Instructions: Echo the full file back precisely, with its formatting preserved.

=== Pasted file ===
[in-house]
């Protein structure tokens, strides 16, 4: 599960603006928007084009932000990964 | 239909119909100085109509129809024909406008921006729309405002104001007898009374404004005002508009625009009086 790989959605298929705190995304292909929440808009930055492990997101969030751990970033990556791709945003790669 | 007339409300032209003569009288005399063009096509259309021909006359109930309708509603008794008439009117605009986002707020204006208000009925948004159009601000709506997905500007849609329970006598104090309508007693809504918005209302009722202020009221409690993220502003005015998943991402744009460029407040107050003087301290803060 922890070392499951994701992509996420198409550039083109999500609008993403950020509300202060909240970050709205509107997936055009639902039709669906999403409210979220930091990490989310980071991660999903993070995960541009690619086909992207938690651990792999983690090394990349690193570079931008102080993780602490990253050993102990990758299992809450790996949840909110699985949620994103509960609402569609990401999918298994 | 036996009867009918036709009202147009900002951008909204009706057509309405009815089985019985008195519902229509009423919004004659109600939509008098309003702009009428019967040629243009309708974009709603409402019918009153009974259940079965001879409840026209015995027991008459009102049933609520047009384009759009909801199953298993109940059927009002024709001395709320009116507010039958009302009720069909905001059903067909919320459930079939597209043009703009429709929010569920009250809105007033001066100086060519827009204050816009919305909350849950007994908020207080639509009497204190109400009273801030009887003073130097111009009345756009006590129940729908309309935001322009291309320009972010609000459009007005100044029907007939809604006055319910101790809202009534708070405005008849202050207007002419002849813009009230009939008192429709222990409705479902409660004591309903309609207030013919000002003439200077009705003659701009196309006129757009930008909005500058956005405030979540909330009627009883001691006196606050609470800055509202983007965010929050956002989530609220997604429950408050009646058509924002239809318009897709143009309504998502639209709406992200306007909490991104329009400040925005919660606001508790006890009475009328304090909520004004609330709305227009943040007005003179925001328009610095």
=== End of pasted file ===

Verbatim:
[in-house]
């Protein structure tokens, strides 16, 4: 599960603006928007084009932000990964 | 239909119909100085109509129809024909406008921006729309405002104001007898009374404004005002508009625009009086 790989959605298929705190995304292909929440808009930055492990997101969030751990970033990556791709945003790669 | 007339409300032209003569009288005399063009096509259309021909006359109930309708509603008794008439009117605009986002707020204006208000009925948004159009601000709506997905500007849609329970006598104090309508007693809504918005209302009722202020009221409690993220502003005015998943991402744009460029407040107050003087301290803060 922890070392499951994701992509996420198409550039083109999500609008993403950020509300202060909240970050709205509107997936055009639902039709669906999403409210979220930091990490989310980071991660999903993070995960541009690619086909992207938690651990792999983690090394990349690193570079931008102080993780602490990253050993102990990758299992809450790996949840909110699985949620994103509960609402569609990401999918298994 | 036996009867009918036709009202147009900002951008909204009706057509309405009815089985019985008195519902229509009423919004004659109600939509008098309003702009009428019967040629243009309708974009709603409402019918009153009974259940079965001879409840026209015995027991008459009102049933609520047009384009759009909801199953298993109940059927009002024709001395709320009116507010039958009302009720069909905001059903067909919320459930079939597209043009703009429709929010569920009250809105007033001066100086060519827009204050816009919305909350849950007994908020207080639509009497204190109400009273801030009887003073130097111009009345756009006590129940729908309309935001322009291309320009972010609000459009007005100044029907007939809604006055319910101790809202009534708070405005008849202050207007002419002849813009009230009939008192429709222990409705479902409660004591309903309609207030013919000002003439200077009705003659701009196309006129757009930008909005500058956005405030979540909330009627009883001691006196606050609470800055509202983007965010929050956002989530609220997604429950408050009646058509924002239809318009897709143009309504998502639209709406992200306007909490991104329009400040925005919660606001508790006890009475009328304090909520004004609330709305227009943040007005003179925001328009610095």